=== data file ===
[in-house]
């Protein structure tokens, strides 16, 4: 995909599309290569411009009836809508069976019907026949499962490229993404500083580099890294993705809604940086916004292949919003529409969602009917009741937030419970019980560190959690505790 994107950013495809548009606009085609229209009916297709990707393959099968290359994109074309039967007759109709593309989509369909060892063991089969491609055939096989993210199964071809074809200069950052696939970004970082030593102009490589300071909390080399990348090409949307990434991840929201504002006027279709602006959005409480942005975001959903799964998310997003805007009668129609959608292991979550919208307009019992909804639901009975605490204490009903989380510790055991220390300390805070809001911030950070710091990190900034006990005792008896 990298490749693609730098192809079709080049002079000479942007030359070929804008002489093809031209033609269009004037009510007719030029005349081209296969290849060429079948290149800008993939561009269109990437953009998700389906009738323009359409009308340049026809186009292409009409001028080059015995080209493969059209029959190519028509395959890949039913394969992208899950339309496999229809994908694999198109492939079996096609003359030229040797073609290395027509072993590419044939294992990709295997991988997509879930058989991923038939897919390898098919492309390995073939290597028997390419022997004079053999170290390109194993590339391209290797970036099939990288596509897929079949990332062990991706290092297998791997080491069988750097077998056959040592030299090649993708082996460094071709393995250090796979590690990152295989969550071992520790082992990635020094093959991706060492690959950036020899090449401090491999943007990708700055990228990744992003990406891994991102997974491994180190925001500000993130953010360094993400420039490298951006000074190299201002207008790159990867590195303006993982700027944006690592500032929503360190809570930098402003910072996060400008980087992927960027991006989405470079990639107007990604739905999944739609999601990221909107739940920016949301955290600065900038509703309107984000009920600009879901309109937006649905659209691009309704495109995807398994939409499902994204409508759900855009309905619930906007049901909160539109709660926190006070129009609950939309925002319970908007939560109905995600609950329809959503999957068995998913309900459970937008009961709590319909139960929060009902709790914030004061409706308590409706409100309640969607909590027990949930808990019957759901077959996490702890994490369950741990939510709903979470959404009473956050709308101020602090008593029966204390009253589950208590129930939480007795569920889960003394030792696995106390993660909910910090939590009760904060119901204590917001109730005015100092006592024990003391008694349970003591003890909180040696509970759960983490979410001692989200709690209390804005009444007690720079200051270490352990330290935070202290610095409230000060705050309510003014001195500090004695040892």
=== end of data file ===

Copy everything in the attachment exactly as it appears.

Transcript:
[in-house]
């Protein structure tokens, strides 16, 4: 995909599309290569411009009836809508069976019907026949499962490229993404500083580099890294993705809604940086916004292949919003529409969602009917009741937030419970019980560190959690505790 994107950013495809548009606009085609229209009916297709990707393959099968290359994109074309039967007759109709593309989509369909060892063991089969491609055939096989993210199964071809074809200069950052696939970004970082030593102009490589300071909390080399990348090409949307990434991840929201504002006027279709602006959005409480942005975001959903799964998310997003805007009668129609959608292991979550919208307009019992909804639901009975605490204490009903989380510790055991220390300390805070809001911030950070710091990190900034006990005792008896 990298490749693609730098192809079709080049002079000479942007030359070929804008002489093809031209033609269009004037009510007719030029005349081209296969290849060429079948290149800008993939561009269109990437953009998700389906009738323009359409009308340049026809186009292409009409001028080059015995080209493969059209029959190519028509395959890949039913394969992208899950339309496999229809994908694999198109492939079996096609003359030229040797073609290395027509072993590419044939294992990709295997991988997509879930058989991923038939897919390898098919492309390995073939290597028997390419022997004079053999170290390109194993590339391209290797970036099939990288596509897929079949990332062990991706290092297998791997080491069988750097077998056959040592030299090649993708082996460094071709393995250090796979590690990152295989969550071992520790082992990635020094093959991706060492690959950036020899090449401090491999943007990708700055990228990744992003990406891994991102997974491994180190925001500000993130953010360094993400420039490298951006000074190299201002207008790159990867590195303006993982700027944006690592500032929503360190809570930098402003910072996060400008980087992927960027991006989405470079990639107007990604739905999944739609999601990221909107739940920016949301955290600065900038509703309107984000009920600009879901309109937006649905659209691009309704495109995807398994939409499902994204409508759900855009309905619930906007049901909160539109709660926190006070129009609950939309925002319970908007939560109905995600609950329809959503999957068995998913309900459970937008009961709590319909139960929060009902709790914030004061409706308590409706409100309640969607909590027990949930808990019957759901077959996490702890994490369950741990939510709903979470959404009473956050709308101020602090008593029966204390009253589950208590129930939480007795569920889960003394030792696995106390993660909910910090939590009760904060119901204590917001109730005015100092006592024990003391008694349970003591003890909180040696509970759960983490979410001692989200709690209390804005009444007690720079200051270490352990330290935070202290610095409230000060705050309510003014001195500090004695040892």